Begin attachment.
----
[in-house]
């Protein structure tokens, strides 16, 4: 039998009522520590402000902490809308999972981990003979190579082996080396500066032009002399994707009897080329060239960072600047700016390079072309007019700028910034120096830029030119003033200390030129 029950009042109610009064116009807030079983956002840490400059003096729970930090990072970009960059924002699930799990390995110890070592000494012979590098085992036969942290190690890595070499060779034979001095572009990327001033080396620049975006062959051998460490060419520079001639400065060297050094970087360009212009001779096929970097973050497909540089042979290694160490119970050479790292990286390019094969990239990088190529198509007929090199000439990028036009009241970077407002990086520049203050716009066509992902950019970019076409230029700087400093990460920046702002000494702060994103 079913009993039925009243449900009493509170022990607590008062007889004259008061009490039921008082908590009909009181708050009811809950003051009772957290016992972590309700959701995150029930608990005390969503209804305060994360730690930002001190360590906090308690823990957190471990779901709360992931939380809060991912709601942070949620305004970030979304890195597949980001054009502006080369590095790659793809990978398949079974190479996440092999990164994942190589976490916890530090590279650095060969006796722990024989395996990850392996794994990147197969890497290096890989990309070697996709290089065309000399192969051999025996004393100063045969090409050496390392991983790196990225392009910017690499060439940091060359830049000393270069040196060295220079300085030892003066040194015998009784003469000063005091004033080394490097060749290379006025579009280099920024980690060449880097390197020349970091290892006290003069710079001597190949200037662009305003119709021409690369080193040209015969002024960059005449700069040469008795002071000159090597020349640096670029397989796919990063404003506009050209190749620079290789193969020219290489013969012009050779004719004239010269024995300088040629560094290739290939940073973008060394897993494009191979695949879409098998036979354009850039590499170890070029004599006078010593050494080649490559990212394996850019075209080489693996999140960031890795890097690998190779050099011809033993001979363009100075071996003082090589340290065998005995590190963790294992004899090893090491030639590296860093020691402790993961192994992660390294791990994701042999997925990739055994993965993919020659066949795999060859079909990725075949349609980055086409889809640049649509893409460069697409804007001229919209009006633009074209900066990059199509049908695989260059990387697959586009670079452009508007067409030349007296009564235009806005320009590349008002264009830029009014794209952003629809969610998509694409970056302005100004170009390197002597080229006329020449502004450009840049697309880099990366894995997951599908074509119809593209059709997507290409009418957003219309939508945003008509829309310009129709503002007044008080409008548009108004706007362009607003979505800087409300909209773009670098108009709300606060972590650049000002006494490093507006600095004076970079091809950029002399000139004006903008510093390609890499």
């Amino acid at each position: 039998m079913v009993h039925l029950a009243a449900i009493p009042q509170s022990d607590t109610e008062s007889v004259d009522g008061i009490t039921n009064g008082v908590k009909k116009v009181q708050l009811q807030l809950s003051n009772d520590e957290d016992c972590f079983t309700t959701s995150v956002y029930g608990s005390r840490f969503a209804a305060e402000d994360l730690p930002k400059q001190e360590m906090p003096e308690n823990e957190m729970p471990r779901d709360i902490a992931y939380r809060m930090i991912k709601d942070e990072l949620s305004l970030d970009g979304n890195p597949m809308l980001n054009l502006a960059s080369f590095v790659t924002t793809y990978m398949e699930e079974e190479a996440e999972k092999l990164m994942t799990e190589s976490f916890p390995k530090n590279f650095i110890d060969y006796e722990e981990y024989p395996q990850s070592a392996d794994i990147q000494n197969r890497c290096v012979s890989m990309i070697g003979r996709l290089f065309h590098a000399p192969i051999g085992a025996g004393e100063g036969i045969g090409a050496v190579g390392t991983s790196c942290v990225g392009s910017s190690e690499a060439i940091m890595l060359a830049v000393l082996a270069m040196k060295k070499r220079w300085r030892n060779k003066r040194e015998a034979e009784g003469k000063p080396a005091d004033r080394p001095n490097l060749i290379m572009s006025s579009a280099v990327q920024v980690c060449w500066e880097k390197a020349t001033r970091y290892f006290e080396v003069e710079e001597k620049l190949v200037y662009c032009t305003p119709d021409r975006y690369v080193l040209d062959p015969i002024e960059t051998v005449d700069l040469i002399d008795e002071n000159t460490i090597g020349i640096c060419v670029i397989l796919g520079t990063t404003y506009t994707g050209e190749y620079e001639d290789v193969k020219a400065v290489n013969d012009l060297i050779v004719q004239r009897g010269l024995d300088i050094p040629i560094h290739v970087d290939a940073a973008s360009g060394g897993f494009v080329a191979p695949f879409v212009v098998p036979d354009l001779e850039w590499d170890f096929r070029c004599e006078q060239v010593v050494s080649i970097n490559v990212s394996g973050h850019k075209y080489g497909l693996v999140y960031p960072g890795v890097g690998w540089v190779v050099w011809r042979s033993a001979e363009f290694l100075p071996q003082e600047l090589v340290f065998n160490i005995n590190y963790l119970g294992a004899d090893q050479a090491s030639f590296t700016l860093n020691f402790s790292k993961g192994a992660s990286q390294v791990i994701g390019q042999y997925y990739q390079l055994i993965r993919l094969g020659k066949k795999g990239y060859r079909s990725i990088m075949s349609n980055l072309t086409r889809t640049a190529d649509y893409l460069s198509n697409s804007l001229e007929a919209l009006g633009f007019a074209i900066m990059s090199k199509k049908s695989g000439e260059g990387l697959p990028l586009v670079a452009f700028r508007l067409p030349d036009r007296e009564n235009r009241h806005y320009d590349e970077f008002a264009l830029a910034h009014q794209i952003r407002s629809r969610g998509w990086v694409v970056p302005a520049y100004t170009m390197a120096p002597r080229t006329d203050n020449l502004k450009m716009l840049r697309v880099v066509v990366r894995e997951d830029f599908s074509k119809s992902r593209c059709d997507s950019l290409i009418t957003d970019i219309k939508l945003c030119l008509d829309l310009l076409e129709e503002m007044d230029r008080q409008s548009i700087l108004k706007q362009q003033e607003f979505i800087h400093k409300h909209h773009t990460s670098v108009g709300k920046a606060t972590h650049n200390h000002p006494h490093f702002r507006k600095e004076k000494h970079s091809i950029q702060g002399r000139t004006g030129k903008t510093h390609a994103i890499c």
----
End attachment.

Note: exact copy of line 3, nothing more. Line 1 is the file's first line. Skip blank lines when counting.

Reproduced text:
């Amino acid at each position: 039998m079913v009993h039925l029950a009243a449900i009493p009042q509170s022990d607590t109610e008062s007889v004259d009522g008061i009490t039921n009064g008082v908590k009909k116009v009181q708050l009811q807030l809950s003051n009772d520590e957290d016992c972590f079983t309700t959701s995150v956002y029930g608990s005390r840490f969503a209804a305060e402000d994360l730690p930002k400059q001190e360590m906090p003096e308690n823990e957190m729970p471990r779901d709360i902490a992931y939380r809060m930090i991912k709601d942070e990072l949620s305004l970030d970009g979304n890195p597949m809308l980001n054009l502006a960059s080369f590095v790659t924002t793809y990978m398949e699930e079974e190479a996440e999972k092999l990164m994942t799990e190589s976490f916890p390995k530090n590279f650095i110890d060969y006796e722990e981990y024989p395996q990850s070592a392996d794994i990147q000494n197969r890497c290096v012979s890989m990309i070697g003979r996709l290089f065309h590098a000399p192969i051999g085992a025996g004393e100063g036969i045969g090409a050496v190579g390392t991983s790196c942290v990225g392009s910017s190690e690499a060439i940091m890595l060359a830049v000393l082996a270069m040196k060295k070499r220079w300085r030892n060779k003066r040194e015998a034979e009784g003469k000063p080396a005091d004033r080394p001095n490097l060749i290379m572009s006025s579009a280099v990327q920024v980690c060449w500066e880097k390197a020349t001033r970091y290892f006290e080396v003069e710079e001597k620049l190949v200037y662009c032009t305003p119709d021409r975006y690369v080193l040209d062959p015969i002024e960059t051998v005449d700069l040469i002399d008795e002071n000159t460490i090597g020349i640096c060419v670029i397989l796919g520079t990063t404003y506009t994707g050209e190749y620079e001639d290789v193969k020219a400065v290489n013969d012009l060297i050779v004719q004239r009897g010269l024995d300088i050094p040629i560094h290739v970087d290939a940073a973008s360009g060394g897993f494009v080329a191979p695949f879409v212009v098998p036979d354009l001779e850039w590499d170890f096929r070029c004599e006078q060239v010593v050494s080649i970097n490559v990212s394996g973050h850019k075209y080489g497909l693996v999140y960031p960072g890795v890097g690998w540089v190779v050099w011809r042979s033993a001979e363009f290694l100075p071996q003082e600047l090589v340290f065998n160490i005995n590190y963790l119970g294992a004899d090893q050479a090491s030639f590296t700016l860093n020691f402790s790292k993961g192994a992660s990286q390294v791990i994701g390019q042999y997925y990739q390079l055994i993965r993919l094969g020659k066949k795999g990239y060859r079909s990725i990088m075949s349609n980055l072309t086409r889809t640049a190529d649509y893409l460069s198509n697409s804007l001229e007929a919209l009006g633009f007019a074209i900066m990059s090199k199509k049908s695989g000439e260059g990387l697959p990028l586009v670079a452009f700028r508007l067409p030349d036009r007296e009564n235009r009241h806005y320009d590349e970077f008002a264009l830029a910034h009014q794209i952003r407002s629809r969610g998509w990086v694409v970056p302005a520049y100004t170009m390197a120096p002597r080229t006329d203050n020449l502004k450009m716009l840049r697309v880099v066509v990366r894995e997951d830029f599908s074509k119809s992902r593209c059709d997507s950019l290409i009418t957003d970019i219309k939508l945003c030119l008509d829309l310009l076409e129709e503002m007044d230029r008080q409008s548009i700087l108004k706007q362009q003033e607003f979505i800087h400093k409300h909209h773009t990460s670098v108009g709300k920046a606060t972590h650049n200390h000002p006494h490093f702002r507006k600095e004076k000494h970079s091809i950029q702060g002399r000139t004006g030129k903008t510093h390609a994103i890499c």